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Buddhism is a Vedic religion, which came at a time when religious freedom and different forms of beliefs had infiltrated the Asian societies. Buddhism ushered in a fragment of different religious beliefs, philosophical ideas, and practices. The religion came at a period in history, when various factions were divided over philosophical beliefs and, thus, philosophical disputes erupted as a result of divided opinionated individuals doing their best to drive their viewpoints and beliefs to the forefront. Buddhism influenced those, who had outrageously subscribed to asceticism. Buddhism borrowed most of its doctrines from the variety of traditions such as Hindu; it is a religion attributed to its founder Buddha, who was also known as Siddhartha Gautama.

Akshobhya was a Buddha, who hailed from the East and was of the Vajra family. The Buddha originated from a family tree, which was not angered. Buddha Akshobhya is blue in color and hails from Dhyani Buddha Mandalas lineage. Buddha Akshobhya is represented by the element of water and charka; which means a center of energy. He is known to avert disasters and misfortunes and to transforms one’s life to dharma and lengthening of a believer’s life. Buddha Akshobhya possesses deep affinities with each and every spirit of the believers. Vajrayana or Tantric Buddhism is a school of Buddhism, which encompasses esoteric expressions of Buddhism thought practices or rituals. Vajrayana spiritual leader is known as Guru, which is translated by Tibetan as Lama.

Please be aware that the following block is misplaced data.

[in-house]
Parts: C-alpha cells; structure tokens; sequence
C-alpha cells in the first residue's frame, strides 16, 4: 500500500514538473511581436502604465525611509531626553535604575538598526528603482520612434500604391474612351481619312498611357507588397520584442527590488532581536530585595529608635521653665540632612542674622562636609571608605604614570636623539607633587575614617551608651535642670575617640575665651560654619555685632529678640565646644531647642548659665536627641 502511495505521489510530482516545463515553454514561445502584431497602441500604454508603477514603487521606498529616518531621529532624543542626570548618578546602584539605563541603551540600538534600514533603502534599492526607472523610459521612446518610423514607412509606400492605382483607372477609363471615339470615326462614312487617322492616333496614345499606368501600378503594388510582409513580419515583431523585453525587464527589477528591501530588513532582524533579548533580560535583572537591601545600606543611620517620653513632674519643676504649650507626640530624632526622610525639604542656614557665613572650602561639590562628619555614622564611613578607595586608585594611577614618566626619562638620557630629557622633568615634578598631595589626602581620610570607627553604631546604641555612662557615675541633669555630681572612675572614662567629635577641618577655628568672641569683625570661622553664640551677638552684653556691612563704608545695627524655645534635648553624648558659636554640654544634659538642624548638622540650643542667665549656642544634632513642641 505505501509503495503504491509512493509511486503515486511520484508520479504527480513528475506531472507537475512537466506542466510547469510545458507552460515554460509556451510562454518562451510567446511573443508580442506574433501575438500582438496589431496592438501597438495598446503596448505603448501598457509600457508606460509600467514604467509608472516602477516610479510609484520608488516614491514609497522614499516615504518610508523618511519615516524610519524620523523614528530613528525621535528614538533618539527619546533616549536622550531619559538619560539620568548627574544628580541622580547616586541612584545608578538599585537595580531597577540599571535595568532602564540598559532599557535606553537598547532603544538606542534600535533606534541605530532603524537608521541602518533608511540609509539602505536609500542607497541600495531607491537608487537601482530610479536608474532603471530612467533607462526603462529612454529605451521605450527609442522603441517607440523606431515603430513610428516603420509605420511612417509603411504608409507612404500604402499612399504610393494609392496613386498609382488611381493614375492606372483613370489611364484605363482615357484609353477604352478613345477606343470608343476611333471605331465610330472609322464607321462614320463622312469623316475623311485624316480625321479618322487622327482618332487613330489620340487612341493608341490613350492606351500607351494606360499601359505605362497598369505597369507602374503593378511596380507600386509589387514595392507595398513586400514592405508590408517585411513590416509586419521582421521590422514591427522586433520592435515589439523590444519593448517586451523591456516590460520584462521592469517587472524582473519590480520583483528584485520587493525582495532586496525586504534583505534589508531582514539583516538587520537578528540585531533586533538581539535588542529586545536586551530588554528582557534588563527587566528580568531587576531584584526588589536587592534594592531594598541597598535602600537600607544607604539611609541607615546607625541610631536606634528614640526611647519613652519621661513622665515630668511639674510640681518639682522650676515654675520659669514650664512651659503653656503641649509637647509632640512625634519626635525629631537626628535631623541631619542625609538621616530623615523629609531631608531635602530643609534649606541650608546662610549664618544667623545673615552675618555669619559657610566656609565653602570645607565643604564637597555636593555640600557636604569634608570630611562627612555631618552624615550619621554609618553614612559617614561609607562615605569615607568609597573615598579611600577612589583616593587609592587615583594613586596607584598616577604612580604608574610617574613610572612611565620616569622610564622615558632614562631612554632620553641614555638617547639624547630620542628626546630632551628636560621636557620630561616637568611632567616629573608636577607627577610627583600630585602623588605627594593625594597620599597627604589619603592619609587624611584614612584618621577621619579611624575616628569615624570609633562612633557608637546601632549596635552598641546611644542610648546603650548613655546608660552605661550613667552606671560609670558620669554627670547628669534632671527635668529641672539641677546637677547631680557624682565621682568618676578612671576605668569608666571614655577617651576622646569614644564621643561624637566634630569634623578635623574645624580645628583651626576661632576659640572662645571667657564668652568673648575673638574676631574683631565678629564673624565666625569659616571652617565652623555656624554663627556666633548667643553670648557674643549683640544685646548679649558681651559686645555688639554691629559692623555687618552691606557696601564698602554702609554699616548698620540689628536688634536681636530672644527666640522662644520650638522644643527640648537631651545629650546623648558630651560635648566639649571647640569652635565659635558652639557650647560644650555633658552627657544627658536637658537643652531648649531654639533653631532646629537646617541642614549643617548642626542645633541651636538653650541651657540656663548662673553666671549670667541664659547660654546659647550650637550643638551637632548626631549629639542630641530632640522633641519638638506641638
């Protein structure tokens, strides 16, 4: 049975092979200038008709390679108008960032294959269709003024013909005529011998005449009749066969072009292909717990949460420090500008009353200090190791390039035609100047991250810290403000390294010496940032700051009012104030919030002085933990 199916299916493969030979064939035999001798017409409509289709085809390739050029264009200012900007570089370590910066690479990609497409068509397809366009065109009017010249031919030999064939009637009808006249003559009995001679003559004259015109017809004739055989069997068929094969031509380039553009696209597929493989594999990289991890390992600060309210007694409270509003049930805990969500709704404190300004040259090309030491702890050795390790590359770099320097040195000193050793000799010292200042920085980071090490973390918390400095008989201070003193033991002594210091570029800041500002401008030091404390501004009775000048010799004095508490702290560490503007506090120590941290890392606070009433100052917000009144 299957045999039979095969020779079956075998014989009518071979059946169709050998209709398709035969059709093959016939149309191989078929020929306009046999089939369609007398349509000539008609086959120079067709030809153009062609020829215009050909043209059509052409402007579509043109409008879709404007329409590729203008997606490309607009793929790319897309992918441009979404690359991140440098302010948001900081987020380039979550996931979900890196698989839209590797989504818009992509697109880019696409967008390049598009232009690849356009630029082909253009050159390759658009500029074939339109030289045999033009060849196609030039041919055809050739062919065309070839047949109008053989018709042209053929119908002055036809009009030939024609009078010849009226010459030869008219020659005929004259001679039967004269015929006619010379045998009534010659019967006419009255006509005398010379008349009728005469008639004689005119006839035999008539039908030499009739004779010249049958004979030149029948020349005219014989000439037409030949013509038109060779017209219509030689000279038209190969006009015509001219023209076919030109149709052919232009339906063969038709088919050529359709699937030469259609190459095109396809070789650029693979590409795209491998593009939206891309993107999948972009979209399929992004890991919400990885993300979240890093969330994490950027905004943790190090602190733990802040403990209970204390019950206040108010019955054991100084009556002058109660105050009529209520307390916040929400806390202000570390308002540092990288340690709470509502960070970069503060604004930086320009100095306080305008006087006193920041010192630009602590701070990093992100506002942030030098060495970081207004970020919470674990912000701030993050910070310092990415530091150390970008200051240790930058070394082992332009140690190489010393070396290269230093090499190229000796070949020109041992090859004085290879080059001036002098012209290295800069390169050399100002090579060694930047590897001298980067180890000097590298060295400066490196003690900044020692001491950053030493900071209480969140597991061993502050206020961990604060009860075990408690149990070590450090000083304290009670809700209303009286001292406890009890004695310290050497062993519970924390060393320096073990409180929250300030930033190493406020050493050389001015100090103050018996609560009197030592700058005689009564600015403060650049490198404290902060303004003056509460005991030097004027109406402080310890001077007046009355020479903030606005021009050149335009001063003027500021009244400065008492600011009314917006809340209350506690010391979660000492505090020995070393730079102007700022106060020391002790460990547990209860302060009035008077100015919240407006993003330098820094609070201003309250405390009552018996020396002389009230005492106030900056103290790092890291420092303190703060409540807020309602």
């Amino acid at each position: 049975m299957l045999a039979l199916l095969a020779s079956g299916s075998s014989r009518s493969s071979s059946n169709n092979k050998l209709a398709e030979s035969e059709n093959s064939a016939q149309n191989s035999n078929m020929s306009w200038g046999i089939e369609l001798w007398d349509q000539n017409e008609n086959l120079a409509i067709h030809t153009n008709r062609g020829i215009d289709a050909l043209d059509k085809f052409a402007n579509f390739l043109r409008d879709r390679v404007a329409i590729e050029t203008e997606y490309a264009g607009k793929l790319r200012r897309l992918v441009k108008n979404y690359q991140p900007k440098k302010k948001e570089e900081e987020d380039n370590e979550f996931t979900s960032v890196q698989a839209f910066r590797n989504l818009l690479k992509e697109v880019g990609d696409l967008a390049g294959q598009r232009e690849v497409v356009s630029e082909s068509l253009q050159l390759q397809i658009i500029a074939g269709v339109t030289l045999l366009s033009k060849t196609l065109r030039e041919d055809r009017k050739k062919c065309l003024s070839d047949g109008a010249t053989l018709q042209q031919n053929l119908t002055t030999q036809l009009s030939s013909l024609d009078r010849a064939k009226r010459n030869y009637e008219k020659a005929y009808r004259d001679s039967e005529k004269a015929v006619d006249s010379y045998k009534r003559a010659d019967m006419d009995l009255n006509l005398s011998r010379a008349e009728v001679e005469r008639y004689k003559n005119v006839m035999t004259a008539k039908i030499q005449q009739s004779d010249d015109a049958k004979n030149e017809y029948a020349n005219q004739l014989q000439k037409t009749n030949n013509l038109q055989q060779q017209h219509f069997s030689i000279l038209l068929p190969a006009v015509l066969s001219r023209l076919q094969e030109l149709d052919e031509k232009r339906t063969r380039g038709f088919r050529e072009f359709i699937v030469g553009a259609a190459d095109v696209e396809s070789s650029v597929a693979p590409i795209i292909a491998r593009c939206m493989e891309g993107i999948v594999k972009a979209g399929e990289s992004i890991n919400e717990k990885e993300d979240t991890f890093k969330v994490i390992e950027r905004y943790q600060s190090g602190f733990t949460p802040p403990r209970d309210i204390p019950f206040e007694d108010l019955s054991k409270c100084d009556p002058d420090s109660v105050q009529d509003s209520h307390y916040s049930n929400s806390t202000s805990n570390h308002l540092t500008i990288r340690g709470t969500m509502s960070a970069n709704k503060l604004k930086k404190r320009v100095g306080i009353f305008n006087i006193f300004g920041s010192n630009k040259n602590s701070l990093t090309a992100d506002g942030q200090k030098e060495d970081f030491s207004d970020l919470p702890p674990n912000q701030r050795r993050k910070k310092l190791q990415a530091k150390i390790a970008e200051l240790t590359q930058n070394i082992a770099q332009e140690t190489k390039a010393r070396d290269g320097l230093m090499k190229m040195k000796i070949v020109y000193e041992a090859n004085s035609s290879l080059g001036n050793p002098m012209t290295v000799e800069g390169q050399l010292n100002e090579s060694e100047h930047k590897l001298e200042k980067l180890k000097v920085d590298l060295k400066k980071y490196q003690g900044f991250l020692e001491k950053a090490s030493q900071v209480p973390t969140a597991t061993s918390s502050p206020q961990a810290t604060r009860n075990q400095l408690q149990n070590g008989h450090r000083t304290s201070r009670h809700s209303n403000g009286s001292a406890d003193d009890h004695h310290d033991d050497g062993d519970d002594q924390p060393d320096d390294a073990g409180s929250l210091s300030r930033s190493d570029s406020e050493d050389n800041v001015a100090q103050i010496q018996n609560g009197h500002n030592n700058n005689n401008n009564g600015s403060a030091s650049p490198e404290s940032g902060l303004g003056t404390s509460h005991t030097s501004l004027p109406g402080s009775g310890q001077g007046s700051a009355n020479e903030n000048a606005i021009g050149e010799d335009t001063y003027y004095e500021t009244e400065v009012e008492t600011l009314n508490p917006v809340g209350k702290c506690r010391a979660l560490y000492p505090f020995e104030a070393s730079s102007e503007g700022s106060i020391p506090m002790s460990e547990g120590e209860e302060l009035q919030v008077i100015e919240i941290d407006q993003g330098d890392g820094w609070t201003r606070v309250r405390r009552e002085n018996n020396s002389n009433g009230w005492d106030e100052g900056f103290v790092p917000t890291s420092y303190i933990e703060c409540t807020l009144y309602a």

Amitabha is a Buddha, who leads the Buddha fields of the West. He is represented by the red color. Amitabha is known as a Buddha of Infinite light and in order for one to receive enlightenment, one needs to recite his name to make the way for his realm to be re-bred into the individual’s life. Amitabha is also known in Japanese as Amida Nyorai. Devotees believe that reciting the Amitabha Buddha mantras will earn them a place in the Western paradise. The rebirth represents karma; an Indian philosophy and a universal law that embodies an individual existence on his or her morals or evil deeds. The recitation of the mantras will grant them a rebirth in the paradise.